An evacuation story

At about 11:30 p.m. on the night of Dec. 4, 2017, Jenifer Nyhuis returned to her workplace to assess the situation as the Thomas Fire moved west from Santa Paula. Nyhuis is CEO of Vista Del Mar Behavioral Healthcare Hospital (VDM) on Seneca Street in West Ventura. She had moved to Ventura just six months prior to that night and it would be her first experience of California fires.

Jenifer Nyhuis, CEO of Vista Del Mar Behavioral Health Hospital.

“The hospital is surrounded by hills, with one way in and one way out,” said Nyhuis. When she arrived that night, smoke was “billowing over the hills” above the hospital. “I began checking in on patients, and left one building and saw fire coming over the hills. It was pretty scary to say the least and at that point we did not have evacuation orders . . . we decided to evacuate.”

“We did not have transportation available to us,” Nyhuis continued. The local emergency agencies were all stretched thin at that point. “They told us, ‘you are on your own.’ We did a roll call of all the patients and staff,” to determine how many seats in cars they needed and had available. Fortunately, there were enough seats in personal staff vehicles to transport all patients to the Red Cross shelter at the Ventura County Fairgrounds.

Nyhuis credits the drills VDM had done in preparation for just such an event. “The staff were calm, and the patients were calm. The drills really do work; it’s the reason why we do those things . . . [During an emergency] it’s almost like you are going through the motions. Staff didn’t miss anything and the patients really trusted them.”

The evacuation happened quickly and without any injuries. But when the troop of 100 evacuees reached the shelter at the fairgrounds, the initial response was that there wasn’t a space for them. With Nyhuis being new to the area, she relied on the relationships other staff members had in the community.

“Jetta [Zellner] knew a lot of the right people . . . [She] saw the sheriff and was able to talk with him. He said, ‘we have a space for you, we’ll take care of you.’ ” Nyhuis said that support “was a huge piece of the puzzle. You can feel isolated, but when people show up and say ‘we are here, we can help you,’ it makes you feel you are not alone.”

Once all patients were at the shelter, they were evaluated by the hospital physicians. Some patients had been set to be discharged that day, and those discharge orders were written. The hospital had transfer arrangements with two affiliate hospitals in Bakersfield and Pasadena, and a few patients were transported to Santa Barbara. Four patients who needed treatment were transported to Santa Paula Hospital, which luckily didn’t have to evacuate.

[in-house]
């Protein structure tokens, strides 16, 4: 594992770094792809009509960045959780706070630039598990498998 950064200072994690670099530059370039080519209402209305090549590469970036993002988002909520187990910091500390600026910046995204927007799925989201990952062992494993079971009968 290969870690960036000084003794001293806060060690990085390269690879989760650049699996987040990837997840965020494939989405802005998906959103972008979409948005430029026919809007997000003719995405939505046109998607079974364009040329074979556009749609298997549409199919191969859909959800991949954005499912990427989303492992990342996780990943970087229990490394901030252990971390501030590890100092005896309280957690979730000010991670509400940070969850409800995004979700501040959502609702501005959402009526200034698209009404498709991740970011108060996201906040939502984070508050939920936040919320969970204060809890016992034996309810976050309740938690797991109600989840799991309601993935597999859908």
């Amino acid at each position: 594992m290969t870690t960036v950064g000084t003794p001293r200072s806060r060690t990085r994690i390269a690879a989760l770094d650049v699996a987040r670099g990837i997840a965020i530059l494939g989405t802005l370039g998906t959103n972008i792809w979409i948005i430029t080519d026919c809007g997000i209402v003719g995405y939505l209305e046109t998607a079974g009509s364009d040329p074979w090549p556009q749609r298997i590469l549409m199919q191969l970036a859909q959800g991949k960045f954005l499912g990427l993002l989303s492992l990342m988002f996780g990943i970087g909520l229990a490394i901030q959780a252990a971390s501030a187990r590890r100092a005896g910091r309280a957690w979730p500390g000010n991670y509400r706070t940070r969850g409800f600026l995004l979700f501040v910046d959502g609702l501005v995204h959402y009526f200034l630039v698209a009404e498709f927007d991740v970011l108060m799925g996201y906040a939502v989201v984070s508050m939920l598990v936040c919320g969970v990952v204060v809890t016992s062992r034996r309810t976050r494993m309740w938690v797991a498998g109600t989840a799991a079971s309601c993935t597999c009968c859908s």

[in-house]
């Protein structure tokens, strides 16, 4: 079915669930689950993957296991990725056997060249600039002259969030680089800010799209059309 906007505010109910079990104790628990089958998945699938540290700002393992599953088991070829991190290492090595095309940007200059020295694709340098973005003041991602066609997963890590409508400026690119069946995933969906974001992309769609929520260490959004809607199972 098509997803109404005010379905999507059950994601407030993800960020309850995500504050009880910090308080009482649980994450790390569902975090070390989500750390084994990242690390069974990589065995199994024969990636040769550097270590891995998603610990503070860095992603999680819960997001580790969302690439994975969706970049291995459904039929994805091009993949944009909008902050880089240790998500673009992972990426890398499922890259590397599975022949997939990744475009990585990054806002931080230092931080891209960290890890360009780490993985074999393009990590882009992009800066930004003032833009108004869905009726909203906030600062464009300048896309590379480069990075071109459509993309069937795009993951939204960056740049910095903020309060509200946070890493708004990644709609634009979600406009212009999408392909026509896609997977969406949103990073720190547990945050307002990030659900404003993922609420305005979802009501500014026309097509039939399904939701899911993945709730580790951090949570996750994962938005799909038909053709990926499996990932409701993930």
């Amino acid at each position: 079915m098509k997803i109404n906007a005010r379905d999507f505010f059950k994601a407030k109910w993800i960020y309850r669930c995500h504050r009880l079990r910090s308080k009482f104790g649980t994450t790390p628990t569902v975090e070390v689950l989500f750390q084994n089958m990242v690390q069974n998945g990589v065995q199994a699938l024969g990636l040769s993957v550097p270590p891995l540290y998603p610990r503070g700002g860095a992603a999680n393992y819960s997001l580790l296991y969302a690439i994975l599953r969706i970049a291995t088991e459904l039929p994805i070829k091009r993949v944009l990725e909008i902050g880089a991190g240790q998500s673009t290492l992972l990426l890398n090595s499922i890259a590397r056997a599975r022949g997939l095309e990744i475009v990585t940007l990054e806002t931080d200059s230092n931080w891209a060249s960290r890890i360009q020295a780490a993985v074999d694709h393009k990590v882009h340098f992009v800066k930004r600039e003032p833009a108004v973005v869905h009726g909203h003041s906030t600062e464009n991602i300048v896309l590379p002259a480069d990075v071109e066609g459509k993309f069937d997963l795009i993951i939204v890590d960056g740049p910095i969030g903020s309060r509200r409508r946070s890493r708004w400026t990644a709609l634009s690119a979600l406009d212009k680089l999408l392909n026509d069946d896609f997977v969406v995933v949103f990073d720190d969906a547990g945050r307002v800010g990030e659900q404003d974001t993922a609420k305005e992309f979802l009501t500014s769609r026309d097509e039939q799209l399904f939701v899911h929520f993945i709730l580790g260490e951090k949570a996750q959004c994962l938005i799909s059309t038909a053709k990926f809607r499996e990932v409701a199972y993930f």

“By around 2 or 3 p.m. that day [Dec. 5] all of the patients had been transitioned to other safe locations,” said Nyhuis. Her staff was told to go home and rest. Nyhuis has been awarded the 2019 Šimanek Distinguished Service Award by the California Hospital Association for Behavioral Health in recognition of her leadership in responding to the emergency.

The troop of evacuees from Vista Del Mar, at the Ventura County Fairgrounds, safely evacuated.

“I imagine no matter what the disaster is, where it is, [you need] a network to tap into, to know who you need to call,” said Nyhuis. In VDM’s case, she explained that all managers now carry a red binder in the trunk of their cars, which contains emergency response plans, policies and a phone tree. It’s updated about every month. “All leadership members can take on the roll of incident command.”  

“The most crucial thing is to prepare,” she continued. “I’m not an expert by study or school, but by experience. Dial into whatever you need to continue to keep those under your care safe. A community plan, community collaboration, is truly the one thing you cannot [do without] . . . It cannot happen at the last minute; you don’t have time.”


For information on the Ventura County Emergency Planning Council, visit www.readyventuracounty.org.

 The California State Auditor report is online at auditor.ca.gov/reports/2019-103/index.html.